Have you ever spoken about computers with an elderly person? It’s hysterical, isn’t it? They’ll ask questions like “Does the internet have…”, as if the internet were some sort of shop. They’ll buy a computer and ask if it comes with internet. They’ll ask things like “How do I download more memory?”. They’ll tell you not to browse the internet because they’ll get a virus. If they want to go to a website, they’ll type the address in the google search bar. And, as must have been the case with telephone and TV services in their days, they think the internet is property of some named company (presumably Google, Microsoft or whichever brand made their computer) and that, when it’s a bit slow, they can phone that company and ask them to ‘restart the internet’.
In some ways, this is funny. In some ways, it’s interesting, as it tells you something about how things worked in previous generations. In some ways, it’s incredible that something with which many of us are so familiar by now, is such an unknown territory, such a grand mystery, to people who were born only a few decades before us.
Something very similar to this is what I experience when I talk to people who can’t cook. In some ways it can be funny, in some ways understandable, and in some ways just downright weird. The look on the face of a friend, for example, when I told him that fajita mix is really just a mixture of varying spices and that you could make it yourself, was one of pure amazement. The look on his face when he then realised he’d always paid 4 quid for a box of tortillas and a rather small quantity of salty powder was even better.
Similarly I had a conversation about French toast recently. My sister, who’s one of the people I know who cannot and do not like to cook, asked me how to make French toast. I told her egg, milk, sugar, cinnamon. “Unless, of course”, I added, ”you want to make savoury ones. Then you just add salt and pepper instead of sugar and cinnamon.” The notion of savoury French toast blew her mind.
And this is the things that happens surprisingly often. Like elderly people believe that Internet Explorer is a company that owns the internet and is in charge of what they’ll put on there, some people seem to think that cooking is limited to a list of existing recipes, set down by people who are in charge of these things, and that you just cannot go and change these. In the same category, fajita mix and curry paste are made by Old El Paso and Pataks, and that’s simply how things work, you can’t go about making these things yourself. And similarly, French toast is sweet and does not exist in a savoury version.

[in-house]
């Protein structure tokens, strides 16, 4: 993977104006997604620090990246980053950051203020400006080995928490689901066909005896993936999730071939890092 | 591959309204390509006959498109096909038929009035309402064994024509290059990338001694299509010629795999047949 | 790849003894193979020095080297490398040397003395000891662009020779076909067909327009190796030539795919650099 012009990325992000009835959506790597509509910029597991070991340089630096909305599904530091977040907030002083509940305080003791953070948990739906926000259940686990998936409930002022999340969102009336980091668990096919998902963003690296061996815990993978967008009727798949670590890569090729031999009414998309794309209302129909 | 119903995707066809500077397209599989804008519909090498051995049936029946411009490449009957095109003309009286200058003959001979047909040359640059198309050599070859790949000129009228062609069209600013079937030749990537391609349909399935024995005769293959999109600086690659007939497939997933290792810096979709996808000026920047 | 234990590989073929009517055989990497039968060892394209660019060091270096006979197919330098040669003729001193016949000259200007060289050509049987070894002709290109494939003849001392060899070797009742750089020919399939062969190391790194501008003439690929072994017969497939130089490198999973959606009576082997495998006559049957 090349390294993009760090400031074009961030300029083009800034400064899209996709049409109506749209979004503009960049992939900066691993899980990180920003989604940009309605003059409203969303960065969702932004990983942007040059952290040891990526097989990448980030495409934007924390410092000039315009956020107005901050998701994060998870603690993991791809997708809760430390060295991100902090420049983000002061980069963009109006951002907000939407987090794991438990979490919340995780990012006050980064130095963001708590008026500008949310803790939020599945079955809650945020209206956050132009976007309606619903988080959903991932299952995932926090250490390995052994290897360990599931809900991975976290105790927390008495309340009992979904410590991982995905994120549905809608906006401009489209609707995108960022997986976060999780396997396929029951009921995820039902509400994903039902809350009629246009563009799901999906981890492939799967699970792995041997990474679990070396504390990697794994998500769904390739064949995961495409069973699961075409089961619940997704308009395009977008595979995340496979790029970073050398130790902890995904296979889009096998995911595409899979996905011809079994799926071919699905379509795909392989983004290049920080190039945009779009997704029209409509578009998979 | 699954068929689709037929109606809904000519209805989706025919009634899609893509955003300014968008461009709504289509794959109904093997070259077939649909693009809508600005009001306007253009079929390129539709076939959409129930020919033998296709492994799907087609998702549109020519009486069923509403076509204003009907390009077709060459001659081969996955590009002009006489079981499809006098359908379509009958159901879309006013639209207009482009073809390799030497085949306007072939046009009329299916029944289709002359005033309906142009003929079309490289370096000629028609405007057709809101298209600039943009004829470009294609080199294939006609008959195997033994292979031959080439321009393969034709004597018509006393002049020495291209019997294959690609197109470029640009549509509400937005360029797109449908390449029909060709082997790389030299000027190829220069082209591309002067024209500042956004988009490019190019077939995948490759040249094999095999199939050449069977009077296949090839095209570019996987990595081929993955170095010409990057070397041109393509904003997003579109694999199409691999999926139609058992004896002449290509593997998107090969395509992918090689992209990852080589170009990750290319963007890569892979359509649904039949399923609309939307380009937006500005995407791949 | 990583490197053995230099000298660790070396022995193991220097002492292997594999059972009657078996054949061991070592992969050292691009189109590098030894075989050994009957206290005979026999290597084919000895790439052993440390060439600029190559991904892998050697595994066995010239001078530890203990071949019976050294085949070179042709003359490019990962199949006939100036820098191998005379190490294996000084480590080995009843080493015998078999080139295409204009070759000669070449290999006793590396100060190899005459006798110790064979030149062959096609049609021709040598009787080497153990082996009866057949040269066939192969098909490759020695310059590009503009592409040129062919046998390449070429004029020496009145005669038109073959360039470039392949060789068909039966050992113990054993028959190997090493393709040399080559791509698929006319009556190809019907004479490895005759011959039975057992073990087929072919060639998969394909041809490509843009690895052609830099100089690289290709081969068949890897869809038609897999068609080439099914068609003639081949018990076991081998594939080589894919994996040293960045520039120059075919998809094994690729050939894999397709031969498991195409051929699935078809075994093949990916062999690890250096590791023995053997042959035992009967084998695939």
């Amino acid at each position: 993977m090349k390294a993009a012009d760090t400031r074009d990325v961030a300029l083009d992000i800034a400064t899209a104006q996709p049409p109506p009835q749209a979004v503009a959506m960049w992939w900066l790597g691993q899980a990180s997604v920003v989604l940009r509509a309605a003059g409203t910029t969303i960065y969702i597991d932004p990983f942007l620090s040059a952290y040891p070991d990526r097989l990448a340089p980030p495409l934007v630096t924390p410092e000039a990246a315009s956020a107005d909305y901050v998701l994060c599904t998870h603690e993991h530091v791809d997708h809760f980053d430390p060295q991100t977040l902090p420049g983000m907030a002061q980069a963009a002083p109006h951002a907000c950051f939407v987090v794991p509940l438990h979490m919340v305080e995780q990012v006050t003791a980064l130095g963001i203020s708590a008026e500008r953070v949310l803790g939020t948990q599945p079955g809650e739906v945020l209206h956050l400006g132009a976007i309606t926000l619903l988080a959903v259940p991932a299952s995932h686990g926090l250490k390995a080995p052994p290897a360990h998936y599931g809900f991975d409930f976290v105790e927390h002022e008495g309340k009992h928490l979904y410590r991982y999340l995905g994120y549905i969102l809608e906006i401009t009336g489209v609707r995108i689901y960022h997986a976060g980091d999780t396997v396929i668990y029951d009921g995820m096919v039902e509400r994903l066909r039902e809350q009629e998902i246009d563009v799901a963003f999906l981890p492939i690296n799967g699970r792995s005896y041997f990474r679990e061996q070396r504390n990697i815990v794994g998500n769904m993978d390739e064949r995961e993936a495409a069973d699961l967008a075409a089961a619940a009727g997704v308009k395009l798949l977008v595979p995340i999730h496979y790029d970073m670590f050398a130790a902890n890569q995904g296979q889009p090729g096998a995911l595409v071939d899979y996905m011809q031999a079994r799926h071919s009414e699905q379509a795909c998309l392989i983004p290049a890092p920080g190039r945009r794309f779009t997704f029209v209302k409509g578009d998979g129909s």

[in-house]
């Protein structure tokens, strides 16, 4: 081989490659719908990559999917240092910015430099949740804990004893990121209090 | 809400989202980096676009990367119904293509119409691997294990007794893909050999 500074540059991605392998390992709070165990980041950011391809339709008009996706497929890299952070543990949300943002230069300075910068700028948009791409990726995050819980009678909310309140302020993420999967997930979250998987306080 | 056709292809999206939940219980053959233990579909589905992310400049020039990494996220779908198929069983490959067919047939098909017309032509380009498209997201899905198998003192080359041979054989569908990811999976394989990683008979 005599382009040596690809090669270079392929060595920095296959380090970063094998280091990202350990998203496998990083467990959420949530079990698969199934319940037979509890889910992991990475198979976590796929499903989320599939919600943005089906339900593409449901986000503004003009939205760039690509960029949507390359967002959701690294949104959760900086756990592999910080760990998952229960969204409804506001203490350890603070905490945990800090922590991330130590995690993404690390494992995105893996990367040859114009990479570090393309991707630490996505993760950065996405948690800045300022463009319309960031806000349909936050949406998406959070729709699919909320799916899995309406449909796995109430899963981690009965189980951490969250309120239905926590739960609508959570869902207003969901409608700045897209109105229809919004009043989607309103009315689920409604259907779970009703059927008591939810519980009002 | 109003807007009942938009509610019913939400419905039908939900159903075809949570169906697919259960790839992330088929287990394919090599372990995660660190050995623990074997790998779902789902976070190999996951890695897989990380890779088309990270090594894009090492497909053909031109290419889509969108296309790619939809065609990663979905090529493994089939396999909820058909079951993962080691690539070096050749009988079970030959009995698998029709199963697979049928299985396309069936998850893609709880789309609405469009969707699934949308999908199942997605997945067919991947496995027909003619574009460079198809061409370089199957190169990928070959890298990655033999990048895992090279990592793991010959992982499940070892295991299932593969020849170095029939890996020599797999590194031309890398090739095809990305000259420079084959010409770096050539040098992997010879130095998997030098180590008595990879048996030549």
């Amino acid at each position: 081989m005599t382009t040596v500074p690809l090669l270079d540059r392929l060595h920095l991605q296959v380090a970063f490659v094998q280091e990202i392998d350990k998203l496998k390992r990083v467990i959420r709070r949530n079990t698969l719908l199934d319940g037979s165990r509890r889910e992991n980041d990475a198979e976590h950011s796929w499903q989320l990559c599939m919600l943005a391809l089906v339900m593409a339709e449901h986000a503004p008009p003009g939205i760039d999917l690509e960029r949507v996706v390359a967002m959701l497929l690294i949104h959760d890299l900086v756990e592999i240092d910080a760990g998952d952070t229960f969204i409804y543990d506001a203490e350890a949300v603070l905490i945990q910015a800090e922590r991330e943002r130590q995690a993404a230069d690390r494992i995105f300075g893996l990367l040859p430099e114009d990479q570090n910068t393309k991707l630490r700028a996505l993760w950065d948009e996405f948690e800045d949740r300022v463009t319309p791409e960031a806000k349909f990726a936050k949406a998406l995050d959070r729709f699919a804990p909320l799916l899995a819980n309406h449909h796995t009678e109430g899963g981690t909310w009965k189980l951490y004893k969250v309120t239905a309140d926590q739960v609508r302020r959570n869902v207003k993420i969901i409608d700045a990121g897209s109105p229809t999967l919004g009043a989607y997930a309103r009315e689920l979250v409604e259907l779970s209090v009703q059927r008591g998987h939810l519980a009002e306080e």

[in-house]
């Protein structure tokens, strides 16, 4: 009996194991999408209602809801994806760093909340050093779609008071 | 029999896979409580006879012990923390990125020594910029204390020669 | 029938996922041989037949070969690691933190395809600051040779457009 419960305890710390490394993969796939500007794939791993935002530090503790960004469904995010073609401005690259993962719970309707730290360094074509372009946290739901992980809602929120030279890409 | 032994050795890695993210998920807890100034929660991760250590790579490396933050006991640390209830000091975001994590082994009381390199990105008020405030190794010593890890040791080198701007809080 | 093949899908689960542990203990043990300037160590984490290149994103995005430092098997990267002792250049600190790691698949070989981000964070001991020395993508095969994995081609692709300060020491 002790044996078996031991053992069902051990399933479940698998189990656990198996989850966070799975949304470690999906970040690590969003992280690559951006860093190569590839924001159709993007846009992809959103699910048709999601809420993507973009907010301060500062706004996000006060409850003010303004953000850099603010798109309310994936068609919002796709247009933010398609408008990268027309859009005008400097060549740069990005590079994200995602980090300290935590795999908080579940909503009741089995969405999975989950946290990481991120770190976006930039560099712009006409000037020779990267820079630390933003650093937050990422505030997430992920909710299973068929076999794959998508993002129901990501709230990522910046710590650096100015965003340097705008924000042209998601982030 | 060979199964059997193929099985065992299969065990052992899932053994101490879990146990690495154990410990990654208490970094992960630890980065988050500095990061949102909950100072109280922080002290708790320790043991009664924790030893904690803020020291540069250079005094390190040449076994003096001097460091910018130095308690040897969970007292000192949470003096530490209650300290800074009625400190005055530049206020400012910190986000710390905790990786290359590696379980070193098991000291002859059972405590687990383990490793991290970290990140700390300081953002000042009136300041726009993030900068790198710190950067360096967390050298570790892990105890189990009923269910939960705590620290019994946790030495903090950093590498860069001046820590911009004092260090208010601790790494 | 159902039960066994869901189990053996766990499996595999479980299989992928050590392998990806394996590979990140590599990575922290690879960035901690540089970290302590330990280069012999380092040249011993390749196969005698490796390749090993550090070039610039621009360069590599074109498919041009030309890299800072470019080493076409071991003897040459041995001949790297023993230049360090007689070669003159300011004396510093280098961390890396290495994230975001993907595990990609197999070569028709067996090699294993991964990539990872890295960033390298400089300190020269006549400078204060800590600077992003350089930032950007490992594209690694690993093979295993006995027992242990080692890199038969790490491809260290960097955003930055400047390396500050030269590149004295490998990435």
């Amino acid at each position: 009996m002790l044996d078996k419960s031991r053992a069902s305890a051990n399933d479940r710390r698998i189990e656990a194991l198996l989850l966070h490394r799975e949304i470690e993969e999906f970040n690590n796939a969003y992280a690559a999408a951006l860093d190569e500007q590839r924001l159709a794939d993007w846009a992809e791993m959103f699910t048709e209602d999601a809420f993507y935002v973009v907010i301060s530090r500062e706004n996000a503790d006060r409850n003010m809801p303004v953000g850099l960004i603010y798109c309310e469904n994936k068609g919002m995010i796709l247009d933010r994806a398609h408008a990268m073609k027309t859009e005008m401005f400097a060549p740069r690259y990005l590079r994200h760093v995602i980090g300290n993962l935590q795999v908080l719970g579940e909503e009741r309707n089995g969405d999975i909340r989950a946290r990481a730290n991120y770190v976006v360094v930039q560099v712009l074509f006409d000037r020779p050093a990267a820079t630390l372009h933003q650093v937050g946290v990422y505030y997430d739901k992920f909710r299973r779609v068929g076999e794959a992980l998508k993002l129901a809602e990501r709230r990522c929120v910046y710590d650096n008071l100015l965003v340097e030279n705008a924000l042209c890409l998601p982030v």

But it can be done and is actually very nice! It’s especially great for those of us who prefer something savoury for breakfast over something sweet, like me. This one, with mushrooms and cheese, is nice and flavoursome, but not too overwhelming for the early hours.
For two slices, or one person, you’ll need:
- 2 slices of bread
- 1 egg
- a splash of milk (about 3 tbsp, or a shot glass)
- a handful of mushrooms
- some cheese (any type, I used mild cheddar)
- a handful of fresh thyme (or dried, if you really don’t have fresh)
- salt and pepper
- some butter for frying
- some flat-leaf parsley (optional)
Whisk the egg with the milk in a bowl, add a pinch of salt and some ground black pepper, and the thyme. Mix well and pour it onto a plate that’s deep enough to hold the mixture, but large enough to put the bread in. Soak both slices of bread. Slice the mushrooms into thin slices.
Heat some butter in a frying pan. Once it’s hot, start frying one of the slices and half the mushrooms. Unless you have a frying pan that’s big enough to hold both at the same time, in which case go for that. Flip the toast once one side’s done, and pile the mushroom slices on top of it. Once the other side’s done, too, cover the slice in cheese and stick the whole pan under the grill. Don’t worry about the pan, the grill will only take a minute (although, if you happen to have one of those heavy, thick, amazing frying pans, I’d advise you to use that one, just in case).
Once the cheese is nice and soft (or a little later if you want a little cheesy crust), take out the slice and repeat the whole process with the other slice. Garnish with some fresh flat parsley and some more black pepper.